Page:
Sages Ravine introduced 

Every bird is out singing at 4 am. I have never heard this many birds at once. And the way the sunlight hits the white canvas tent through a canopy of deciduous trees, the sound of a nearby creek…I have awaken into reality but one which feels more like a dream.   

But the dream fades and human reality slaps me around while I bury shit stained t.p., pick up cigarette butts, used tampons, dirty underwear…

 

Waterfall near Sages Ravine on the AT
 
The Appalachian Mountain Club has Ridge Runners look after Sages Ravine, a quiet and peaceful, biologically diverse world near the Connecticut-Massachusetts border. But Sages Ravine is on the mend after too many years of  unrestricted human use; humans with no concept of Leave No Trace. At peak times, there can be upwards of 100 people staying here. 

Last night there were no human sounds to agitate my murmuring hot mess of a heart and cause me to hold in my stomach. Sometimes I have to remind myself to breathe when humans make lots of noise; when they slam doors and cupboards and drawers, honk their car horns, talk real loud goddamn right I’ll be heard. 

But tonight I get a group of adults from Long Island and they don’t know what a privy is. One of them is whacking a tree with a stick.

Sometimes I have to remind myself to breathe.

Sometimes hikers unzip the care-taker tent when I’m asleep. One time it happened at 2 am and I almost let them unzip it all the way but then I yelled “Hey! This is my tent!” The last time I let someone in he intentionally showed me a porn pic on his phone. No more, never again.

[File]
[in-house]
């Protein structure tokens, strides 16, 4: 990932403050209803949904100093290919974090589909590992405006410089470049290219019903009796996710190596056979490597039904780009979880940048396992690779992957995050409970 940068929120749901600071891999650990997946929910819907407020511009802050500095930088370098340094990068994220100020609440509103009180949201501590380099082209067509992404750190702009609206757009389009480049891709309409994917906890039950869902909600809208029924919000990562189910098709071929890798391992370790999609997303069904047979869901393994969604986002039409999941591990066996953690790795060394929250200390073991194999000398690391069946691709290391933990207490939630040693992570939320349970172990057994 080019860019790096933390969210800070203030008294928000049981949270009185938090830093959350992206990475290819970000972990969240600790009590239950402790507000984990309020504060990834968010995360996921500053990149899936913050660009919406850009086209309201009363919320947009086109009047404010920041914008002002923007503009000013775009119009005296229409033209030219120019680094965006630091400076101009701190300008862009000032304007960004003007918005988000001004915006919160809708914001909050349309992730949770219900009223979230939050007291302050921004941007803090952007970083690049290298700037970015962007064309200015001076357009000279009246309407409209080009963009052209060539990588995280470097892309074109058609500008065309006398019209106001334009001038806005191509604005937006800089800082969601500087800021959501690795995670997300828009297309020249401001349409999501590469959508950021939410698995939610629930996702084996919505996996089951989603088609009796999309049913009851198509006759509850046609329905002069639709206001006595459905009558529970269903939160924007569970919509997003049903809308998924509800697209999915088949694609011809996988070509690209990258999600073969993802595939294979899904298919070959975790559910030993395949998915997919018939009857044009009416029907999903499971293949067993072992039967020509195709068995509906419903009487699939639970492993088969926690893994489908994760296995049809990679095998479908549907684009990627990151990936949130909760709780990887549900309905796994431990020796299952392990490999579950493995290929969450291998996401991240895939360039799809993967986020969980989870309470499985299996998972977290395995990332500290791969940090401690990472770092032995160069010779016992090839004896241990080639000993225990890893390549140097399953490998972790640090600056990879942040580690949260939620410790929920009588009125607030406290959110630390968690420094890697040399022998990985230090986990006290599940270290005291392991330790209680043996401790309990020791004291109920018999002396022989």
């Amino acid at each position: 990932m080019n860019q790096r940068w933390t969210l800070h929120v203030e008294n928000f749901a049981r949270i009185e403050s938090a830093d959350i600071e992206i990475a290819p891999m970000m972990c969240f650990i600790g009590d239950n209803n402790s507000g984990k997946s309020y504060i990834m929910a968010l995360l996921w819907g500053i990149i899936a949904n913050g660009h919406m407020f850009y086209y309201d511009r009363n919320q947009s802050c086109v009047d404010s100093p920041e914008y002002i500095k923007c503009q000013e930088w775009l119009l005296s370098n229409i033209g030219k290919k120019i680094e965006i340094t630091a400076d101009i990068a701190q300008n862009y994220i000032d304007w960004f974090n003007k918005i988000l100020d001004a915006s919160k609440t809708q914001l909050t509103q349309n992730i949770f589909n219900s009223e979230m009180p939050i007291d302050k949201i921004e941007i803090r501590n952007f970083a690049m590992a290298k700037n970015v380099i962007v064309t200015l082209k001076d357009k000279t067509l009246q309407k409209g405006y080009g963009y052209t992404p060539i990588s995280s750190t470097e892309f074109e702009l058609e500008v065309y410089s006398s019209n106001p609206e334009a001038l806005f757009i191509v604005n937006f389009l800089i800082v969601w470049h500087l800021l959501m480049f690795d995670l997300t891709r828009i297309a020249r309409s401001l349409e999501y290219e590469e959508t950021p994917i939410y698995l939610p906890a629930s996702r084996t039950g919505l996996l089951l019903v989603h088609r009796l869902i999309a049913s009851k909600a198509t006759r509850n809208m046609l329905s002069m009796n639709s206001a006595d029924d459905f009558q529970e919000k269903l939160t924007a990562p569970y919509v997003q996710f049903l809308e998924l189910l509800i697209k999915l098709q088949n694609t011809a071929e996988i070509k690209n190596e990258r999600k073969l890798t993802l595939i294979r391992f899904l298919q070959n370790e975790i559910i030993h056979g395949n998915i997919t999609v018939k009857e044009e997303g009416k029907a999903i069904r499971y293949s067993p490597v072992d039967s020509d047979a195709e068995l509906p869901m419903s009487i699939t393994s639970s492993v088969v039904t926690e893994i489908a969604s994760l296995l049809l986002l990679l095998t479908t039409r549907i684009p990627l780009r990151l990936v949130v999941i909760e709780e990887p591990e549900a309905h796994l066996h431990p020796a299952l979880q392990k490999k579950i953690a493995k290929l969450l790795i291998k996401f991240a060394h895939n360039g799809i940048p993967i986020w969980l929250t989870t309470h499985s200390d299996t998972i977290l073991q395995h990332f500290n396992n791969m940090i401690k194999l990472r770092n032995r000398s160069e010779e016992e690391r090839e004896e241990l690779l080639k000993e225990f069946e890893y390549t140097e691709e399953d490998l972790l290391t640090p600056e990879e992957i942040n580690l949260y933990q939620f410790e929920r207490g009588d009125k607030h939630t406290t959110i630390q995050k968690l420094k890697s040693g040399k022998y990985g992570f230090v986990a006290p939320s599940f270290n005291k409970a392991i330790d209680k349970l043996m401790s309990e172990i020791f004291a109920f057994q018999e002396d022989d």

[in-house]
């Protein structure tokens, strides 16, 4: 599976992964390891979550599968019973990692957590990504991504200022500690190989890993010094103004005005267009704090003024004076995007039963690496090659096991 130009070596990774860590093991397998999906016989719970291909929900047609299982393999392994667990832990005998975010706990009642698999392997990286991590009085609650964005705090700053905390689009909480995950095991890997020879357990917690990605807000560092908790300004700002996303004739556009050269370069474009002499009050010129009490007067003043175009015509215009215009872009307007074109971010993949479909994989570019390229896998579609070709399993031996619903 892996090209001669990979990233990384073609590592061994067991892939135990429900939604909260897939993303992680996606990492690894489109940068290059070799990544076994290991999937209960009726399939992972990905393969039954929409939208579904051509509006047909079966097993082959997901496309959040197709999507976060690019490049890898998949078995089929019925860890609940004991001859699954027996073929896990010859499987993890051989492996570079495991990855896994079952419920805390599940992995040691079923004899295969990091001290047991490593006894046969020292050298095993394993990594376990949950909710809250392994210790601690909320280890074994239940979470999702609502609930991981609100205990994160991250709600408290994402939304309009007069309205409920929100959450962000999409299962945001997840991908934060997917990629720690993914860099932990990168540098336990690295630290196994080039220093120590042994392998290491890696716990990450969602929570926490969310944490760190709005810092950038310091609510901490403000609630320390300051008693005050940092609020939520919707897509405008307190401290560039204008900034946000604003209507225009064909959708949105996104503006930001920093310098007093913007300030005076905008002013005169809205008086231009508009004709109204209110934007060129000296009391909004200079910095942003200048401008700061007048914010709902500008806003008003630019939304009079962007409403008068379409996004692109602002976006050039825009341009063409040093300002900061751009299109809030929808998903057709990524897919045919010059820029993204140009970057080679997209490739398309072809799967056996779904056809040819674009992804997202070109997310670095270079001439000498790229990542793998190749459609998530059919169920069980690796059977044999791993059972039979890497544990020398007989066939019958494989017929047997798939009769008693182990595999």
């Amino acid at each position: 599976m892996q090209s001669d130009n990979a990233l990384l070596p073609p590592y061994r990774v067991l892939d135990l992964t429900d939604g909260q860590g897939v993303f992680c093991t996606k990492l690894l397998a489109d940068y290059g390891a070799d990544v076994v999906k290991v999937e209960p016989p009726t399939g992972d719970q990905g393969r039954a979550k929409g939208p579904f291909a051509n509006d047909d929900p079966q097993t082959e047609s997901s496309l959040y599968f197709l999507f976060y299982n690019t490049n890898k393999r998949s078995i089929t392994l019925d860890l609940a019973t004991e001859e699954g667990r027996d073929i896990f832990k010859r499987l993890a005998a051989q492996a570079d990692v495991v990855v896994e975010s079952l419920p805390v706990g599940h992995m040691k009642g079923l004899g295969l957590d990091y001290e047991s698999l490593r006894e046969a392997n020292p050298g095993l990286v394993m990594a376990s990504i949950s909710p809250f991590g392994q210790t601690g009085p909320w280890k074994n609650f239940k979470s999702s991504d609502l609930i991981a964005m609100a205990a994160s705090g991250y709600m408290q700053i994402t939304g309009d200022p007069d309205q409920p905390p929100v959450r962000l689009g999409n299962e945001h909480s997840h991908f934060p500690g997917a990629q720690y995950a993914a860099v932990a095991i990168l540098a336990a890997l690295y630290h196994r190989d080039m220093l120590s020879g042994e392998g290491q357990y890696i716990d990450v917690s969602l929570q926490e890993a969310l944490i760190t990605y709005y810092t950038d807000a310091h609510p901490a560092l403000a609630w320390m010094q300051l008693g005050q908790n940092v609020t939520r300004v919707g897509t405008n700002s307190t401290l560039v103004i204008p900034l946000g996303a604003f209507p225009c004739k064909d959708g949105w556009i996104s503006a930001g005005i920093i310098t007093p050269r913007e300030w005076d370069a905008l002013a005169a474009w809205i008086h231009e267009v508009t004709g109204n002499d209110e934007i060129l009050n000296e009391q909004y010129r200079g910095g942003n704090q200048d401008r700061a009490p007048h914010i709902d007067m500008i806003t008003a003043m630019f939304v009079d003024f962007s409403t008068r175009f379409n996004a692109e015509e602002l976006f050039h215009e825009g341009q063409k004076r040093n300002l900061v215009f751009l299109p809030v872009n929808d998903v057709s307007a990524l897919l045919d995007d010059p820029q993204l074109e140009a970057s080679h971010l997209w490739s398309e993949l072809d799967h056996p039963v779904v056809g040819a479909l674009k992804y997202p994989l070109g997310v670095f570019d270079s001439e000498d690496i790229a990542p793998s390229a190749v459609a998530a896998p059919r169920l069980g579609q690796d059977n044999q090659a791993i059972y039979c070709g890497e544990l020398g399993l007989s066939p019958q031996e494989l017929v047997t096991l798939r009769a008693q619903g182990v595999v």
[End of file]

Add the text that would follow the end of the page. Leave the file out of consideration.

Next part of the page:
One day I find a ridiculous knife at Riga Shelter. Someone used it to smoke hash then left it. I place it within arms reach of the cot. 

  

8 thoughts on “Sages Ravine introduced ”

  1. Chance, thank goodness there are people like you out there. Thank you for what you are doing to help our parks/trails and hopefully getting through to those least coast folks who either don’t understand or don’t care about wilderness. Remember to take a couple deep breaths and count to 10 before going off on anyone. 🙂 Rich

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  2. You are too patient. If i saw someone hit a tree wit a stick, id hit them and see how they like it. Good on you for doing good and hopefully educating peeps!

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    1. Love the opening paragraph!

      “Every bird is out singing at 4 am. I have never heard this many birds before. And the way the sunlight hits the white canvas tent through a canopy of deciduous trees, the sound of a nearby creek…I have awaken into reality but one which feels more like a dream.”

      I’m sure we can all relate to what a special place this is and how its protection should be a major priority.

      Looks like your beginning to understand some of the challenging issues we deal with on a regular basis at AMC NW Camp. Makes me want to work even harder on LNT ethics and really would like to require LNT training as a penalty for anyone found whacking trees with a stick, at least in a perfect world.

      Thank you Amanda for your great insight.

      Rod Parlee

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  3. Ah, the sweet robin dawn song. You can set your watch and your calendar by it. Come the second week of July, it is no more. Our human swan song will no doubt persist a little while longer.

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      1. Nature savant with deficits lol. Hey whenever I see someone beating up on trees my gut level reaction is to say, in my best Bruce Lee voice-over, “You wanna fight? Fight me!” Have fun out there, Chance.

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